Life-changing exchange for scholarship student

16 Oct 2018

When third-year Bachelor of Economics student Philipp Steinke received the 2018 School of Economics Jubilee Scholarship–a scholarship that enables economics students to study overseas at a UQ partner institution–he felt an undeniable pull towards Barcelona, the bustling capital of Spain’s Catalonia region. Here, Philipp reflects on his life-changing exchange experience.

Philipp Steinke at temple
Philipp inside the Sagrada Familia temple.

MEEEESSI! MEEEESSI! Every time our saviour Lionel Messi so much as touched the ball, the crowd went wild and chanted his name. You could have cut through the tension and excitement in the air with a knife. We all rose out of our seats and sung the FC Barcelona anthem.

Going to an FC Barcelona-Valencia game was just one of the many magical moments I experienced during my semester abroad in Barcelona.

My exchange semester

I had been to Barcelona once before so it was not a complete stranger to me. Having grown up in Germany, I was also fairly well accustomed to travelling and foreign countries.

I chose to attend Universitat Pompeu Fabra (UPF), a 28-year-old university – young in comparison to many leading universities around the world. Despite its age, UPF ranks first among Spanish-speaking universities and 38th globally in QS’s 2018 ranking of the world’s top economics universities.

UPF was a no-brainer for an undergraduate economics student hungry for knowledge, challenges and new experiences. Located in the city centre, UPF provided me with the rare opportunity to immerse myself in Barcelona’s culture and customs, while its focus on teaching and research enhanced my academic tools, perspective and problem-solving abilities.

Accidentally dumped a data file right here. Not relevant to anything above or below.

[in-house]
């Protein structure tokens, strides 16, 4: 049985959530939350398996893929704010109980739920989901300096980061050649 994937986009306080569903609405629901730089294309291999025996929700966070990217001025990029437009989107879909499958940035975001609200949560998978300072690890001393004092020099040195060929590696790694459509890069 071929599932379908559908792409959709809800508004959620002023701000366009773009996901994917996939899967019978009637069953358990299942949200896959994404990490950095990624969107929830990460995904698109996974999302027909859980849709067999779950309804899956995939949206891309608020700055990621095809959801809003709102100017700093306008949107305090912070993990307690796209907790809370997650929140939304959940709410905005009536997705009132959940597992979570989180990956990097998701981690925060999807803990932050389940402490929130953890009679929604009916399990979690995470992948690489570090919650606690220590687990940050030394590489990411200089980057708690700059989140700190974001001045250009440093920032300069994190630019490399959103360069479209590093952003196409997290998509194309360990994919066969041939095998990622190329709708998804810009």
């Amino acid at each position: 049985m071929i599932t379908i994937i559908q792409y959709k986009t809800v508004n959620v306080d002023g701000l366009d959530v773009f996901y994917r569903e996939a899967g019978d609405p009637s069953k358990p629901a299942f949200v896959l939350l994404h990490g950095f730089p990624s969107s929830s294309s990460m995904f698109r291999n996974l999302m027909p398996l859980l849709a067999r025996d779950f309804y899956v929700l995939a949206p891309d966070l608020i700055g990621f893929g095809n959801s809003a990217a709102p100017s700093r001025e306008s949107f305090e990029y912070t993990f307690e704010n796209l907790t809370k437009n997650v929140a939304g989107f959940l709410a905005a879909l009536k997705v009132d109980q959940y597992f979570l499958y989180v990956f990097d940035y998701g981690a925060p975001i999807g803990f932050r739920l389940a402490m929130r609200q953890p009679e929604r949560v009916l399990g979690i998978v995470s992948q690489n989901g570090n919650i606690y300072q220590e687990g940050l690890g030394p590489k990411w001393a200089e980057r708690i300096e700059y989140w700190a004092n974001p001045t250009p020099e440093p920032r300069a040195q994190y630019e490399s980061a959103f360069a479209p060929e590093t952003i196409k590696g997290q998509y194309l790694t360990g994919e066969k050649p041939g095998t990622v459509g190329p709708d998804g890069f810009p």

Academic benefits

At UPF, I enjoyed taking courses that weren’t offered at UQ – for example, industrial organisation and information economics. These courses allowed me to expand my economic toolbox and gain an understanding of previously unexplored sections of economics. Luckily, similar to UQ, UPF’s economics lecturers were leading researchers in their respective fields. Their expertise gave me fascinating insights into their economic specialities.  

The most exciting facet of UPF's academic system, however, was its vast exchange student cohort, which allowed me to form both personal and professional relationships. Through these relationships, I was exposed to a plethora of experience, skill and knowledge. On top of that, the insatiable curiosity, motivation and passion of both the lecturers and my fellow UPF students was contagious. Case in point: my development economics lecturer provided informal tutorial sessions on weekends.  

Entering a new academic system was challenging, simply because it was different. UPF had trimesters instead of semesters, which meant I completed six courses in the span of a semester instead of four. Despite this asymmetry, my course loads were similar. The trimester system meant I started university on 8 January 2018 and had my last exam on 28 June 2018. Between the two trimesters, I had one weekend off. That said, my study experience was the most extreme and much longer than that of my friends who went on exchange to Europe. For students going on exchange hoping that it will be easy, that they will barely have to study, can party often and still achieve good grades, UPF shouldn’t be their destination.

All in all, my academic experience at UPF was unlike any other. While it did come with a range of rewards, I had to work hard to reap them. However, my exchange at UPF enriched my tertiary academic experience, broadened my horizons and opened my eyes to previously hidden academic and professional opportunities and experiences. 

Professional and personal development

Philipp Steinke on exchange
Philipp and fellow exchange students in Tarragona.

While it may sound cheesy, the personal gains from my exchange were immeasurable.